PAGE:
Website: http://www.reporthost.com/mountainhi
Email: matt@mountainhomeinspect.com
Phone: (970) 331-5001
FAX: (970) 949-5005
PO Box 3877 
Avon, CO 81620
Inspector: Matt Kozusko

Summary Page

Residential Inspection Report
Client(s): Sample Report
Property address: 1 Sample Avenue
Your Town, Colorado
Inspection date: Monday, July 14, 2008

This summary page published on 7/15/2008 1:33:34 PM MDT

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Concerns are shown and sorted according to these types:
SafetyPoses a risk of injury or personal safety 
Repair/ReplaceRecommend repairing or replacing 
Repair/MaintainRecommend repair and/or maintenance 
Minor DefectCorrection likely involves only a minor expense or the issue is only a small concern 
MaintainRecommend ongoing maintenance 
EvaluateRecommend evaluation by a specialist 
ServiceableItem or component is in servicable condition 
CommentFor your information 

1) Exterior: - Several trip hazards were found in the driveway due to cracks, settlement and heaving. Recommend having a qualified contractor evaluate and repair or replace driveway sections as necessary to eliminate trip hazards.

2) Exterior: - The stucco finish is sealed at the bottom. Stucco sheds most moisture, but is designed to drain any excess moisture through weep holes at the bottom edge. This may lead to future cracking or damage to the wall as moisture will find a way to escape.

3) Exterior: - Several downspouts have no extensions, or have extensions that are ineffective. This can result in water accumulating around the structure's foundation, or in basements and crawl spaces if they exist. Accumulated water is a conducive condition to wood destroying insects and organisms, and may also cause the foundation to settle and possibly fail over time. Repairs should be made as necessary, such as installing or repositioning splash blocks, or installing and/or repairing tie-ins to underground drain lines, so rain water is carried at least several feet away from the structure to soil that slopes down and away from the structure.

4) Exterior: - Although the sprinkler system is not evaluated in the scope of a home inspection, it is evident that the pattern of the sprinklers should be adjusted. The side of the home is getting considerable overspray.

6) Roof: - The screws on the metal roof (over the porch) are backing out. These should be tightened down to maintain the connection and to prevent moisture intrusion and deterioration of the washers.

7) Roof: - Roof repairs are visible. A number of tiles were replaced and now nail heads are exposed. Any visible nail head represents a path for moisture to enter the home and should be covered with an appropriate roofing sealant.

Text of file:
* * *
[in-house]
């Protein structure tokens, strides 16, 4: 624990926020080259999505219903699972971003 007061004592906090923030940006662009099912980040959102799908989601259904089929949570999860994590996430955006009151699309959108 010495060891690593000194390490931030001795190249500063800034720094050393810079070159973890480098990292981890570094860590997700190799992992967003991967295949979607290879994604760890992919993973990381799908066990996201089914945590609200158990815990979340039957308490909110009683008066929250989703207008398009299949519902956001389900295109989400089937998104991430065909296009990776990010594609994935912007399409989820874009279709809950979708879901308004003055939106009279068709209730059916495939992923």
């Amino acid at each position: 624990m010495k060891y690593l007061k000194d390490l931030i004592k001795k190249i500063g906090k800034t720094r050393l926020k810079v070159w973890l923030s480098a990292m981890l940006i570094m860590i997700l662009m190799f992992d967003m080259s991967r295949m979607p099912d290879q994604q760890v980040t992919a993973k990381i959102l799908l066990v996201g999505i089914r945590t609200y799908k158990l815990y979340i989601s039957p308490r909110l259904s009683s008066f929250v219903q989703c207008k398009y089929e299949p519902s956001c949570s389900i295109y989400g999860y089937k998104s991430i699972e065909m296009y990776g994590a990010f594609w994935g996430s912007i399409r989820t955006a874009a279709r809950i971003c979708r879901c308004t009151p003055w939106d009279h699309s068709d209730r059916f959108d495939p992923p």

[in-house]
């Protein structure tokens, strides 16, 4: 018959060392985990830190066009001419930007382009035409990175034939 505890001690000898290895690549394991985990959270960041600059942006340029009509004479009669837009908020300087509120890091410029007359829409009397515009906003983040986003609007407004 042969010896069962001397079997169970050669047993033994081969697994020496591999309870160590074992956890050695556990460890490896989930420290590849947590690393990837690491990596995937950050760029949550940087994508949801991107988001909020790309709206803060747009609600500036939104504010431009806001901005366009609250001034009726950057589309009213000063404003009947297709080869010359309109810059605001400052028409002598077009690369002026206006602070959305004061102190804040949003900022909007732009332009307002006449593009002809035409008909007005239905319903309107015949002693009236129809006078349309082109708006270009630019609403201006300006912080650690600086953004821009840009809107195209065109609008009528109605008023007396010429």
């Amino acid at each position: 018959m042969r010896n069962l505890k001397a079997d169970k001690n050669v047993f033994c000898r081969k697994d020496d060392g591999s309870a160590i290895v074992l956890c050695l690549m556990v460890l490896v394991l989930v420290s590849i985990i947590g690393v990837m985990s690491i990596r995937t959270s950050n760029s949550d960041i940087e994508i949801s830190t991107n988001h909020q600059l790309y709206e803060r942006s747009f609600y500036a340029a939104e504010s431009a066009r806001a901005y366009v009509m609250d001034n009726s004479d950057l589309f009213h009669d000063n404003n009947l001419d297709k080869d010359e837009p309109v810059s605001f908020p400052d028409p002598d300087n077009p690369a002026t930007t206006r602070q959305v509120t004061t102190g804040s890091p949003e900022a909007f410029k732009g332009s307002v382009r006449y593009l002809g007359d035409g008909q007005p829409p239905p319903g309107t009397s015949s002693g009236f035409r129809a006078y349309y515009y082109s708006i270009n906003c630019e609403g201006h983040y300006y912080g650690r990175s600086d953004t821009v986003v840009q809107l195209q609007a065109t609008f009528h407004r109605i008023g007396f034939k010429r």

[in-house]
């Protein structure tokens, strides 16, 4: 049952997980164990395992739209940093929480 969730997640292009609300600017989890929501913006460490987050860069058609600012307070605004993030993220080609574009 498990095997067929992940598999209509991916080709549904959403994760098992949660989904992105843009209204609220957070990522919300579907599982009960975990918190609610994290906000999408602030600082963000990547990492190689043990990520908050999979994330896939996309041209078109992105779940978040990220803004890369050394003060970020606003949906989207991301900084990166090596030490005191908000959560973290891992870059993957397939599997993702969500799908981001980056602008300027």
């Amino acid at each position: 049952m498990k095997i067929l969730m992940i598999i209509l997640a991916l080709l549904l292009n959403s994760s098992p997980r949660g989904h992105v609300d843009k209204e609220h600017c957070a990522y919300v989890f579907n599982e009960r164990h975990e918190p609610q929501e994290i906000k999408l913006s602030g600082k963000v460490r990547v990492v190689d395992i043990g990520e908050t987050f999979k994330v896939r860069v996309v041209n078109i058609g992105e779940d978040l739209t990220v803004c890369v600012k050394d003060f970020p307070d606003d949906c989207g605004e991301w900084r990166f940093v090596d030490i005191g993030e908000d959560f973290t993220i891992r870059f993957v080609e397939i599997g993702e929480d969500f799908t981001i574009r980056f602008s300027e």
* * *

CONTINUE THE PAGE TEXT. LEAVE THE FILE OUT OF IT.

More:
8) Roof: - Trees are in contact with the roof edge on the east side of the home. Damage to the roof may result, especially during high winds. Vegetation can also act as a conduit for wood destroying insects. Vegetation should be pruned back and/or removed as necessary to prevent damage and infestation by wood destroying insects.

10) Garage: - The automatic door closing device (sprung hinges, etc.) on the garage-house door needs adjustment or replacement. The door doesn't close and latch completely via the force of the automatic closing device. This door is intended to prevent vehicle fumes from entering living spaces and to slow the spread of fire from the garage to living spaces.

11) Garage: - The auto-reverse mechanism on the vehicle door opener is inoperable or requires too much force to activate. This is a safety hazard, especially for small children. A qualified contractor should evaluate and repair as necessary. For more information on garage door safety issues, visit: http://www.cpsc.gov/cpscpub/pubs/523.html or http://www.ohdstl.com/safety.html

12) Garage: - An electric receptacle on the downstairs, east wall has reverse-polarity wiring, where the hot and neutral wires are reversed. This is a safety hazard due to the risk of shock. A qualified electrician should evaluate and make repairs as necessary.

13) Attic: - Cover plates are missing from several electrical junction boxes. They are intended to contain fire and prevent electric shock from exposed wires. This is a safety hazard due to the risk of fire and shock. Cover plates should be installed where missing.

14) Attic: - Two bathroom exhaust fans terminate in the attic, rather than exhausting to the outside. This puts a large amount of humidity in the attic. The exhaust should be reconnected to exterior venting to prevent moisture damage to the attic.

15) Attic: - No insulation is installed over the attic access hatch. Recommend installing insulation above hatch for better energy efficiency.

17) Electric service: - 2 circuit breakers are "double tapped", where 2 or more wires are clamped in a terminal designed for only one wire. This is a safety hazard since the bolt or screw may tighten securely against one wire, but leave others loose. Arcing, sparks and fires may result. A qualified electrician should evaluate and repair as necessary.